Opéra Comique, Paris, Thursday February 9 2012
Conductor: Vincent Dumestre. Production: Benjamin Lazar. Sets: Adeline Caron. Costumes: Alain Blanchot. Lighting: Christophe Naillet. Makeup and wigs: Mathilde Benmoussa. Egisto: Marc Mauillon. Lidio: Anders Dahlin. Clori: Claire Lefilliâtre. Climene: Isabelle Druet. Hipparco. Cyril Auvity. Aurora, Amore: Ana Quintans. Didone, Voluptia: Luciana Mancini. La Notte, Dema: Serge Goubioud. Apollo: David Tricou. Le Poème Harmonique.
“Je me fais chier” (French for “this is boring the crap out of me”). So said a friend two seats away as the curtain fell for the interval. Minutes later, on our way through the freezing night to our earlier-than-expected dinner at a Turkish restaurant, he insisted that he had nothing against Cavalli: he’d been enchanted by La Calisto in Brussels. But this production had, he said, none of the requisite magic, and the women’s voices were plain “ugly.”
My inexpert understanding – misunderstanding, most likely - is that Venetian opera in the 17th century owed at least some of its popular success to the deployment of magical effects and elaborate machinery. I also, equally inexpertly, and probably wrongly, expect Cavalli to be a bit sardonic, a bit wicked, a bit “naughty,” you might say. It seemed somehow puzzling that a production that went so far as to eschew electric lighting, (glimpsed as it were “through a glass darkly” – very darkly in this case), thus surely implying “authentic” intentions, should turn out to be in all respects so strait-laced, not to say straitjacketed.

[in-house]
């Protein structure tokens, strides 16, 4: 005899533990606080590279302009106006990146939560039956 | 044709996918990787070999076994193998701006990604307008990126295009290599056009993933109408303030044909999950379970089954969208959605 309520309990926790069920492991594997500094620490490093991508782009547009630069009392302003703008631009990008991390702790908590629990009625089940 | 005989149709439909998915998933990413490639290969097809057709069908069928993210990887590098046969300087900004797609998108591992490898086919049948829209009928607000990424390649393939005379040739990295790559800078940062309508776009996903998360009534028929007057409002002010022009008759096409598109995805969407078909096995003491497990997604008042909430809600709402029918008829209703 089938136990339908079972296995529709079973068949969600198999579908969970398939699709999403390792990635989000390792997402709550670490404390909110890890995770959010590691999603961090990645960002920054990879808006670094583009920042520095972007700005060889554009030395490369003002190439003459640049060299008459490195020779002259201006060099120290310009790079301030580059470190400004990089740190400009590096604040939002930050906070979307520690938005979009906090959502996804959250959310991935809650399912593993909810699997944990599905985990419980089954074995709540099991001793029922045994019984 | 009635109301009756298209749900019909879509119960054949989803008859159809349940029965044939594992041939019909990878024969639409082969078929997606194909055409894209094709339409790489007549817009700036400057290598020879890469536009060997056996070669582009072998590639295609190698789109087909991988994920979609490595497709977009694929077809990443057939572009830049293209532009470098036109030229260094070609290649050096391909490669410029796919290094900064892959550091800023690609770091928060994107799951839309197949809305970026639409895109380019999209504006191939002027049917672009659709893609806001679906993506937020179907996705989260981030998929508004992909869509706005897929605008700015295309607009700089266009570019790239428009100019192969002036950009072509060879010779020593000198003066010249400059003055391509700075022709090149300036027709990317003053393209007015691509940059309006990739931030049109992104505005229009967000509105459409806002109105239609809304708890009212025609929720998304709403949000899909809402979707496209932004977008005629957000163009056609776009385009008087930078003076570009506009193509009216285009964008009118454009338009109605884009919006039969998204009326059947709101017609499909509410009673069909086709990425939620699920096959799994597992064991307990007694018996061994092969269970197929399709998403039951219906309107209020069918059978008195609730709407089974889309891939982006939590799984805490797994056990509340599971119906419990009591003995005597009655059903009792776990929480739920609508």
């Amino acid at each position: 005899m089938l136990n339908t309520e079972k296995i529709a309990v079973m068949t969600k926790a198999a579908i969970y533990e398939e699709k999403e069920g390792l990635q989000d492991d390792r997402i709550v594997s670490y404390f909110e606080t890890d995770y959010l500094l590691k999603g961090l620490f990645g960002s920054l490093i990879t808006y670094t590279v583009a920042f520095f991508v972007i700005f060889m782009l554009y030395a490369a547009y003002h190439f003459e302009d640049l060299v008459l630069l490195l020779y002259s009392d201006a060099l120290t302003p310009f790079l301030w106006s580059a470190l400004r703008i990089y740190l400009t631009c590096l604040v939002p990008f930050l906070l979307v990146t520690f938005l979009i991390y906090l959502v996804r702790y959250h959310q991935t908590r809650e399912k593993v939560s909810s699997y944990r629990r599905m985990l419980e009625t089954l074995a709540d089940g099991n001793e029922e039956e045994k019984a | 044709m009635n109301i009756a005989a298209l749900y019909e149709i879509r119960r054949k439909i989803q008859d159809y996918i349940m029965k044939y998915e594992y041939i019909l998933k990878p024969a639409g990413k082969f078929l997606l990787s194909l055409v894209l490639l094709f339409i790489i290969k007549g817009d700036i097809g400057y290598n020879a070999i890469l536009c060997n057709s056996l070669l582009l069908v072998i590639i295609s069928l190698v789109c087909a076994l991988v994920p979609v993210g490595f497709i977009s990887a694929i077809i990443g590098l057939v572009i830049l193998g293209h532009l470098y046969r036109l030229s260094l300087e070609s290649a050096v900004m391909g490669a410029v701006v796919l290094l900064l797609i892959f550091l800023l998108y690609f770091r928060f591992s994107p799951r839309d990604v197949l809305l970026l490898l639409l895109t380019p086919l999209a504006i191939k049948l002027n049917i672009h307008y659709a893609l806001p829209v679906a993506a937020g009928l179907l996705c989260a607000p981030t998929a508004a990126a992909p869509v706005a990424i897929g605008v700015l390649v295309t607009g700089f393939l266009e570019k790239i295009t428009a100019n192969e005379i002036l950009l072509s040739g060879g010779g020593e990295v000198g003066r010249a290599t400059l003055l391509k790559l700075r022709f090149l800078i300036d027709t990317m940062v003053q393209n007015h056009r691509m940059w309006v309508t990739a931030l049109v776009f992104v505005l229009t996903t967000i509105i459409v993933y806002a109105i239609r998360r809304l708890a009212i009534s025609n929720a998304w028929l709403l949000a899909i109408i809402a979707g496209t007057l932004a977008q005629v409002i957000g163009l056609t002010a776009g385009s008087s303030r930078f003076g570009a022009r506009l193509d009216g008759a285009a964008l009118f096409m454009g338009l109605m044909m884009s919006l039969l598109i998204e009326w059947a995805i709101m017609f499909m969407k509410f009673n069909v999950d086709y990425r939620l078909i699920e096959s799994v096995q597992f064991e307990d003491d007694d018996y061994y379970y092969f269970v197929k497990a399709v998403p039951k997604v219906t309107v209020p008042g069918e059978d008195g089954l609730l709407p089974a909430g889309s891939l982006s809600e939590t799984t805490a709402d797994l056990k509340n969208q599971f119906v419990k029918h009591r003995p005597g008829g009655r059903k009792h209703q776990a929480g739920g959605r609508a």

The set took up nearly all the space on the pitch-black stage: a ruined, two-storey rotunda of concentric, once-stuccoed, red-brick arcades, with niches for candles, a curving staircase, and, I’m sorry to say, a fair amount of that stiff, trembling fake greenery that deprives any scenery of its dignity. Anything approaching scene changes was effected simply by slowly rotating the rotunda; though in the prevailing gloom it was hard to see much difference as a result. Trussed up, made up and bewigged in elaborate mythological costumes, hidebound by half-hearted baroque gestures, the singers picked their way in deliberate slow motion through the narrow spaces left to them by the set – so slow that you could vaguely see their shadowy forms creeping through the dark before the previous aria was over – to take up their places behind the flickering footlights and sing to the audience before retreating into the darkness. The result being more or less a concert performance, an oratorio by candlelight, rather than a Venetian spectacle, or at any rate my corrupt idea of one; and after 90 minutes of monotony, sore bums all round.
So much for the lack of magic. Why the remark about “ugly” singing? Well, it’s certainly true that the ladies sacrificed vibrato and, to some extent, intonation to expressiveness. As the professionals seem to agree, the men were very fine and the clarion Marc Mauillon was really outstanding. But concert.classic.com, for example, then wonders “why were they lumbered with two such frightful prime donne – vocally at any rate? Claire Lefilliâtre’s meagre organ comes across as a bad caricature of the late, lamented Montserrat Figueras; and what is Isabelle Druet doing here, adrift and vinegary, massacring her sublime lament by stripping herself of timbre for baroque effect?”
That seems harsh to me. Though it was obvious the staging wouldn’t, indeed couldn’t change after the interval, I’d have gone back to hear Mauillon’s mad scene, which I’m sure must have been very impressive. And the little string orchestra with two recorders and lots of lutes and the like was lovely (at the very middle of the front row of the second balcony, acoustically speaking we had the best seats in the whole house). But my friends were more inclined towards meze and kebabs, so off we went to the Derya.